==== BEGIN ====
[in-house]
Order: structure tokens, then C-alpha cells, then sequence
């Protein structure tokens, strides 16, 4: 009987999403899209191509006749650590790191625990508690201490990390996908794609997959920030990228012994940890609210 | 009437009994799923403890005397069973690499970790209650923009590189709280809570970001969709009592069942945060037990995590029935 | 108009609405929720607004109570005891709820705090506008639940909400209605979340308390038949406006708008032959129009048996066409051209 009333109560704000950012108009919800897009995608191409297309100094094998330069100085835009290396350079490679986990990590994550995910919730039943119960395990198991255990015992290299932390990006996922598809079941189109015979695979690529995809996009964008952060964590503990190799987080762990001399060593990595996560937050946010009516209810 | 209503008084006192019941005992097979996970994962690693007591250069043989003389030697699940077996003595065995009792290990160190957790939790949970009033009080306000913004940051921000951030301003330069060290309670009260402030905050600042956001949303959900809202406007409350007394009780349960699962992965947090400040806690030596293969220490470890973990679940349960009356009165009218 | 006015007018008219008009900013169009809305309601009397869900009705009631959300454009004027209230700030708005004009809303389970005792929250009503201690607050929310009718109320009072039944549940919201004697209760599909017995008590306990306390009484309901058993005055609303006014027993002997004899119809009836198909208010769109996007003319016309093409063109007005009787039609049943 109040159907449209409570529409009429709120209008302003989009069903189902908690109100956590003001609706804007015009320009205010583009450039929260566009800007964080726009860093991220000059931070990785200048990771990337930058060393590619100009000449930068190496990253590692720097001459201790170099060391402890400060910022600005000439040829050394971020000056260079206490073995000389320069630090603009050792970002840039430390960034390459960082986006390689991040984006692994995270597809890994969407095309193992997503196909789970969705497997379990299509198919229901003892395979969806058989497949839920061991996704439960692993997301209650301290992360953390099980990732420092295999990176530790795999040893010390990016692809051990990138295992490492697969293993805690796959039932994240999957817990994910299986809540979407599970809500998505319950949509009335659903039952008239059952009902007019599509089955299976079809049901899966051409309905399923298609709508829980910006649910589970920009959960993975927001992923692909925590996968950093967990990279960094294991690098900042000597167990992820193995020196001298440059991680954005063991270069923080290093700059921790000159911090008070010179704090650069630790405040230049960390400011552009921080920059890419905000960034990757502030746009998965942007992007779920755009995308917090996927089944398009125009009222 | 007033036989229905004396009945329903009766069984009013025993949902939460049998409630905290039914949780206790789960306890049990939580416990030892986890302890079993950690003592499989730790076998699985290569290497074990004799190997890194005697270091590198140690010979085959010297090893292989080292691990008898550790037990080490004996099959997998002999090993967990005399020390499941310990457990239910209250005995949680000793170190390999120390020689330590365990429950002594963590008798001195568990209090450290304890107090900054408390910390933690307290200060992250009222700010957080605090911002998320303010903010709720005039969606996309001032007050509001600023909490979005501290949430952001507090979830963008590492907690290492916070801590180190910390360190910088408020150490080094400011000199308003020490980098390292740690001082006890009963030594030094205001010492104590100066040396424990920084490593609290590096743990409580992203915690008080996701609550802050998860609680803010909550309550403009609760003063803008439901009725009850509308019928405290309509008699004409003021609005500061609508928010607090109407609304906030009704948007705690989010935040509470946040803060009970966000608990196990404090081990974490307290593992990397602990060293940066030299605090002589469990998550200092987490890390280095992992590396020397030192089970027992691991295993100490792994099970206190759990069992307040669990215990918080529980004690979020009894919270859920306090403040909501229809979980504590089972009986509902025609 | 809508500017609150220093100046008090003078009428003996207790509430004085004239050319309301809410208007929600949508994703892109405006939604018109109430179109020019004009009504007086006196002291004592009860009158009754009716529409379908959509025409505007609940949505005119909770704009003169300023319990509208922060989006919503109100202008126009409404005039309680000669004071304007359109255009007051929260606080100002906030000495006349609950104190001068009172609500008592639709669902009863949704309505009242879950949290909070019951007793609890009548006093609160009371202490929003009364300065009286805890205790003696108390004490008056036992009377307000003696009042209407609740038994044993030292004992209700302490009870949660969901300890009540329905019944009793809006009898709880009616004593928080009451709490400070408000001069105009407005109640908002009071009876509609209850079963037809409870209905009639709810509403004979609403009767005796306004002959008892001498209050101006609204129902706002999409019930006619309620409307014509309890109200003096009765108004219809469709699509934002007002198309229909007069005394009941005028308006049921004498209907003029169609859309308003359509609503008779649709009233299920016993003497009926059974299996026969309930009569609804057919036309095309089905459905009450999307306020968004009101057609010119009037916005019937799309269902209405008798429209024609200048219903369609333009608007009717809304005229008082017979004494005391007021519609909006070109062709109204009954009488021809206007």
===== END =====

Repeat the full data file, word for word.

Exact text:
[in-house]
Order: structure tokens, then C-alpha cells, then sequence
């Protein structure tokens, strides 16, 4: 009987999403899209191509006749650590790191625990508690201490990390996908794609997959920030990228012994940890609210 | 009437009994799923403890005397069973690499970790209650923009590189709280809570970001969709009592069942945060037990995590029935 | 108009609405929720607004109570005891709820705090506008639940909400209605979340308390038949406006708008032959129009048996066409051209 009333109560704000950012108009919800897009995608191409297309100094094998330069100085835009290396350079490679986990990590994550995910919730039943119960395990198991255990015992290299932390990006996922598809079941189109015979695979690529995809996009964008952060964590503990190799987080762990001399060593990595996560937050946010009516209810 | 209503008084006192019941005992097979996970994962690693007591250069043989003389030697699940077996003595065995009792290990160190957790939790949970009033009080306000913004940051921000951030301003330069060290309670009260402030905050600042956001949303959900809202406007409350007394009780349960699962992965947090400040806690030596293969220490470890973990679940349960009356009165009218 | 006015007018008219008009900013169009809305309601009397869900009705009631959300454009004027209230700030708005004009809303389970005792929250009503201690607050929310009718109320009072039944549940919201004697209760599909017995008590306990306390009484309901058993005055609303006014027993002997004899119809009836198909208010769109996007003319016309093409063109007005009787039609049943 109040159907449209409570529409009429709120209008302003989009069903189902908690109100956590003001609706804007015009320009205010583009450039929260566009800007964080726009860093991220000059931070990785200048990771990337930058060393590619100009000449930068190496990253590692720097001459201790170099060391402890400060910022600005000439040829050394971020000056260079206490073995000389320069630090603009050792970002840039430390960034390459960082986006390689991040984006692994995270597809890994969407095309193992997503196909789970969705497997379990299509198919229901003892395979969806058989497949839920061991996704439960692993997301209650301290992360953390099980990732420092295999990176530790795999040893010390990016692809051990990138295992490492697969293993805690796959039932994240999957817990994910299986809540979407599970809500998505319950949509009335659903039952008239059952009902007019599509089955299976079809049901899966051409309905399923298609709508829980910006649910589970920009959960993975927001992923692909925590996968950093967990990279960094294991690098900042000597167990992820193995020196001298440059991680954005063991270069923080290093700059921790000159911090008070010179704090650069630790405040230049960390400011552009921080920059890419905000960034990757502030746009998965942007992007779920755009995308917090996927089944398009125009009222 | 007033036989229905004396009945329903009766069984009013025993949902939460049998409630905290039914949780206790789960306890049990939580416990030892986890302890079993950690003592499989730790076998699985290569290497074990004799190997890194005697270091590198140690010979085959010297090893292989080292691990008898550790037990080490004996099959997998002999090993967990005399020390499941310990457990239910209250005995949680000793170190390999120390020689330590365990429950002594963590008798001195568990209090450290304890107090900054408390910390933690307290200060992250009222700010957080605090911002998320303010903010709720005039969606996309001032007050509001600023909490979005501290949430952001507090979830963008590492907690290492916070801590180190910390360190910088408020150490080094400011000199308003020490980098390292740690001082006890009963030594030094205001010492104590100066040396424990920084490593609290590096743990409580992203915690008080996701609550802050998860609680803010909550309550403009609760003063803008439901009725009850509308019928405290309509008699004409003021609005500061609508928010607090109407609304906030009704948007705690989010935040509470946040803060009970966000608990196990404090081990974490307290593992990397602990060293940066030299605090002589469990998550200092987490890390280095992992590396020397030192089970027992691991295993100490792994099970206190759990069992307040669990215990918080529980004690979020009894919270859920306090403040909501229809979980504590089972009986509902025609 | 809508500017609150220093100046008090003078009428003996207790509430004085004239050319309301809410208007929600949508994703892109405006939604018109109430179109020019004009009504007086006196002291004592009860009158009754009716529409379908959509025409505007609940949505005119909770704009003169300023319990509208922060989006919503109100202008126009409404005039309680000669004071304007359109255009007051929260606080100002906030000495006349609950104190001068009172609500008592639709669902009863949704309505009242879950949290909070019951007793609890009548006093609160009371202490929003009364300065009286805890205790003696108390004490008056036992009377307000003696009042209407609740038994044993030292004992209700302490009870949660969901300890009540329905019944009793809006009898709880009616004593928080009451709490400070408000001069105009407005109640908002009071009876509609209850079963037809409870209905009639709810509403004979609403009767005796306004002959008892001498209050101006609204129902706002999409019930006619309620409307014509309890109200003096009765108004219809469709699509934002007002198309229909007069005394009941005028308006049921004498209907003029169609859309308003359509609503008779649709009233299920016993003497009926059974299996026969309930009569609804057919036309095309089905459905009450999307306020968004009101057609010119009037916005019937799309269902209405008798429209024609200048219903369609333009608007009717809304005229008082017979004494005391007021519609909006070109062709109204009954009488021809206007």